My name is Hillary Dionne and I am a nature photographer. I also do a bit of photographic work for a great friend of mine; a woman well known in knitting circles far and wide … the colourful Lucy Neatby. She dreams up a pattern, knits it and then brings it to me to photograph in a natural setting. I occasionally photograph the yarns that Lucy knits with as well. I live on Big Tancook Island, so quite often the backdrop for Lucy’s gorgeous knits is a rugged, wind-swept beach.
Now, keeping in mind the wind-swept beach setting, I would like to share with you a story. It is a true story about a misadventure I had one day while taking photos of one of the more luxurious yarns that Lucy sometimes uses. This particular yarn is 50% Merino wool and 50% silk. It is called “Omo” and is delicious to both the hand and eye. And therein lay the problem that day.
It was a blustery but sunny day in April, 2011. The tide was low and Tancook’s Southeast Cove was an expanse of grey sand flats and amber seaweed mounds. It was the perfect stage for a photo shoot with some beautiful yarns. I took several skeins of Omo out of my satchel and artistically arranged them on the sand. Suddenly I had a captive audience and I found myself in the centre of a ring of gulls, all eyeballing the Omo with intense curiosity. I was intrigued by their fascination and couldn’t help but smile to myself as I wondered what they thought the Omo was with its blended colours and lustrous, silky sheen.
Anyhow, as I mentioned earlier, the sun was out but the day was quite windy and this is where everything started to go downhill … rapidly!
Given the shape of the skeins of Omo and the relatively level surface of the sand flats, a gust of wind blew one of the little yarn cylinders away from the spot I’d chosen to photograph it. As the wind blew, the skein rolled further away from me and closer to the perimeter of gulls. In a panic, I sprinted after the yarn but one of the more alert gulls decided that now was a perfect time to get a closer look at the delicious offering being delivered by the wind.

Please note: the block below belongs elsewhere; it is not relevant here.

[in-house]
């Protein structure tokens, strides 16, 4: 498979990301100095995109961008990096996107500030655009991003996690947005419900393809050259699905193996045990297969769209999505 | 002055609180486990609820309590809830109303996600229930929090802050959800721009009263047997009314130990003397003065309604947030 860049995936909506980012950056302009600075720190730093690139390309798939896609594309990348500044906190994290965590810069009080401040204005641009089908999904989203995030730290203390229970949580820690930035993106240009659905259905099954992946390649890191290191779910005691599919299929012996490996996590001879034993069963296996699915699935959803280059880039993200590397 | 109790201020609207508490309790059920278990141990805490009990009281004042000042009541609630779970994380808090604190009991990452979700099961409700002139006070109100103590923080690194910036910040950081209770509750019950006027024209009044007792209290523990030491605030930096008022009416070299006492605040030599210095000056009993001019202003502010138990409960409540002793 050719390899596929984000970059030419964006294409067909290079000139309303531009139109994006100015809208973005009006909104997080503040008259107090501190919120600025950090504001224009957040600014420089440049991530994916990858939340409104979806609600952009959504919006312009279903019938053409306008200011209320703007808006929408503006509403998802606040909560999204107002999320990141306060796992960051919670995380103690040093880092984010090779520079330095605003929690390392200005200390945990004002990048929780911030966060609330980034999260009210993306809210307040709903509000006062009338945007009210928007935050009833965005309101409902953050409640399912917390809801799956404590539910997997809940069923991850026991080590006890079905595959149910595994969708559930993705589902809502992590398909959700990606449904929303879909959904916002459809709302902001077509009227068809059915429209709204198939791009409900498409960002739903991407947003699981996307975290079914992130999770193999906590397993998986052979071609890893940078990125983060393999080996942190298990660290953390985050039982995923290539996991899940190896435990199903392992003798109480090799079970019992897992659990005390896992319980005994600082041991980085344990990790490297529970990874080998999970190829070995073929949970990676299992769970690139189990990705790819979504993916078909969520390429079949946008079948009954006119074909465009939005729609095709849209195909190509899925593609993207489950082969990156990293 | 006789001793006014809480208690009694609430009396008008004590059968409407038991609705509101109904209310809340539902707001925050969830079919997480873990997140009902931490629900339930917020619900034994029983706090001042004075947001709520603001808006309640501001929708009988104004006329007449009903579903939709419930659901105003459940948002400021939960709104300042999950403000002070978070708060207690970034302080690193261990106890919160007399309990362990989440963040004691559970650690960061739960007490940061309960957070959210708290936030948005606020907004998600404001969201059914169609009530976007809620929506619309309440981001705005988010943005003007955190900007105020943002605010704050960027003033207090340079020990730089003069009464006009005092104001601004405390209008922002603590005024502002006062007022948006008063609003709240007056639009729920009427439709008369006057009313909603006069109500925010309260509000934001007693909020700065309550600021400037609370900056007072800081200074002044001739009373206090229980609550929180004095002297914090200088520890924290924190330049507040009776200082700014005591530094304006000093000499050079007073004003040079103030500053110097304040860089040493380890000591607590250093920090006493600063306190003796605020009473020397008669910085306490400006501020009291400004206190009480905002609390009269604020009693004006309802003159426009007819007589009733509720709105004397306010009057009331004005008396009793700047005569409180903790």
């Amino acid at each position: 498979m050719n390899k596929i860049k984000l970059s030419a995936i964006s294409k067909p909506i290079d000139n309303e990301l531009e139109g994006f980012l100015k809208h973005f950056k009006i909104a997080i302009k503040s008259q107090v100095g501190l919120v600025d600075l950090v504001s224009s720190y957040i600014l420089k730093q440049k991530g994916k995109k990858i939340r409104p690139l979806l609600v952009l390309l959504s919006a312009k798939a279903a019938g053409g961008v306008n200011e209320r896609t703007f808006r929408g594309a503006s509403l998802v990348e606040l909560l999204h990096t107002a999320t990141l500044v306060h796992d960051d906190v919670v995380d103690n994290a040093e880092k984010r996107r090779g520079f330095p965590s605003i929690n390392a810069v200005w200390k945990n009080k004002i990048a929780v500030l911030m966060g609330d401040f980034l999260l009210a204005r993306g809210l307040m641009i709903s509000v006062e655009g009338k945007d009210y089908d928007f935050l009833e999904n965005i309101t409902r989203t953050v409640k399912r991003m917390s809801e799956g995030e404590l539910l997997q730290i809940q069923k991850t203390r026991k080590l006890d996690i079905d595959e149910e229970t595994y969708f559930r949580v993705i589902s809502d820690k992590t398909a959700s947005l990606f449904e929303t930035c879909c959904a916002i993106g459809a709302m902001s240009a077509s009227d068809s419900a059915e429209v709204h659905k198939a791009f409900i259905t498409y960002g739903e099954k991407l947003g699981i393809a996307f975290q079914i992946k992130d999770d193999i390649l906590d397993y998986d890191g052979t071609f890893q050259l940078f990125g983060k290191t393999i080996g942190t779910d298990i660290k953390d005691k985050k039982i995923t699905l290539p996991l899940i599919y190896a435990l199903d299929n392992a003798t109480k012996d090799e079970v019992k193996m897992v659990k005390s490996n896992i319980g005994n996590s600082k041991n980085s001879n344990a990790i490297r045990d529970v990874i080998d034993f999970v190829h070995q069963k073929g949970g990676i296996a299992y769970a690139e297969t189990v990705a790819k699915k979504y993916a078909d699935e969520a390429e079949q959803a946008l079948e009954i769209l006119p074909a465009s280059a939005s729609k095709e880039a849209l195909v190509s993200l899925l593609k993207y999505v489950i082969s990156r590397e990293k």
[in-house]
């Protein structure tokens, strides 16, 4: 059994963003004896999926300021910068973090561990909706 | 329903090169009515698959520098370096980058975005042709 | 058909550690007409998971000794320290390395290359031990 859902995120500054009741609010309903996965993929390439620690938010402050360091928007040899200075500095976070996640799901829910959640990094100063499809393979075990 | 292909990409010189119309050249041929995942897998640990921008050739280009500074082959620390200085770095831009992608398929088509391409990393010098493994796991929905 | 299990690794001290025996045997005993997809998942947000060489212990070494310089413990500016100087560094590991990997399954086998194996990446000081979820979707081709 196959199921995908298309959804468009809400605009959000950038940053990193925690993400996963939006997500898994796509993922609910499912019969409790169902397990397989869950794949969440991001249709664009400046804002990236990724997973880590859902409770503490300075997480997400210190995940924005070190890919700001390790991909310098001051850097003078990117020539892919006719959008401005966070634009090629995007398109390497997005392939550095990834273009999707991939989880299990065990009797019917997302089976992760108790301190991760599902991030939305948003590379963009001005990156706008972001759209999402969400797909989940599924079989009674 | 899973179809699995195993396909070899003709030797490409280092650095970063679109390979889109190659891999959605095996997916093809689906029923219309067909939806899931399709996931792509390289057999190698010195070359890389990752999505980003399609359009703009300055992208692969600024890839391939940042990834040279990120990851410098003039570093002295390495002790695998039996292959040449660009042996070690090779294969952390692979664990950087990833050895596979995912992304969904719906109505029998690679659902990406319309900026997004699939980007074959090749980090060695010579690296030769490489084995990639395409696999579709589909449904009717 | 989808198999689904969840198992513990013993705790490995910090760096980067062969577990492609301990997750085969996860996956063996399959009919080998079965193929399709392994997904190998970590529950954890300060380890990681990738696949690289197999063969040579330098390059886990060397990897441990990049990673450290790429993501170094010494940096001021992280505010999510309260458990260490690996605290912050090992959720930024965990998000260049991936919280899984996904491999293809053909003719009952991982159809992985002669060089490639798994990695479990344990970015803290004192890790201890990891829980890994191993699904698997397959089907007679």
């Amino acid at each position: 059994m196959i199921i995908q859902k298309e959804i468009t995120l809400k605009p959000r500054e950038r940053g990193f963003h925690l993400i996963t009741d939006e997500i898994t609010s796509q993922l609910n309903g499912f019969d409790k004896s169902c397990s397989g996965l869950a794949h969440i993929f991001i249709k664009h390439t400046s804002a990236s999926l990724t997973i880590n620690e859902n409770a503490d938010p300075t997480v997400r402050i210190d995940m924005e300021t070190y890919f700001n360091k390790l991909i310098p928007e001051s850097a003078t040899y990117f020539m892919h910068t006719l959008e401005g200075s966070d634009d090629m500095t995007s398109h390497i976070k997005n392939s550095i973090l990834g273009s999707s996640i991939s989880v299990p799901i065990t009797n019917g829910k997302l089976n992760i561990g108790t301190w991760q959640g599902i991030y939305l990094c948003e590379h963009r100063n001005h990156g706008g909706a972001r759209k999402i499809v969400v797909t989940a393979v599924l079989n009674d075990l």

With my camera still around my neck I thought I’d get a few shots of the gull investigating the Omo. I knew the bird wouldn’t eat it, as it wouldn’t smell or taste of food. I was right. It simply picked the yarn up a couple of times and then dropped it. No Worries.
However, we all know the nature of these opportunistic and cheeky scavengers, and whether something is edible or not they are too greedy to share with their friends. Just as the first gull lost interest in the yarn, about 30 other gulls started closing in, causing the first gull to resume interest. The gull once again snatched the skein up in his beak and started to fly away … with the other 30 gulls in hot pursuit!
They were flying toward the beach, where I figured the yarn would once again be dropped and forgotten about, so I took a few more photos of the airborne Omo.
Indeed, the yarn was dropped and again I sprinted toward it, hoping to retrieve it and put it back in my bag.
As I neared the skein, the crazy gulls swooped down once more, grabbed the yarn, and this time headed out toward the open cove. I was hopeless and helpless now to do anything, so I stood and watched (and, yes, took photos) of the Omo flying away. There was a bit of a struggle amongst the gulls mid-cove and the yarn was finally dropped into the sea, where it promptly sank to the bottom.
We had a friend over for supper that night and I told him all about my misadventure. His comment was “Well, won’t the fishermen be surprised when they catch a lobster wearing a sweater!”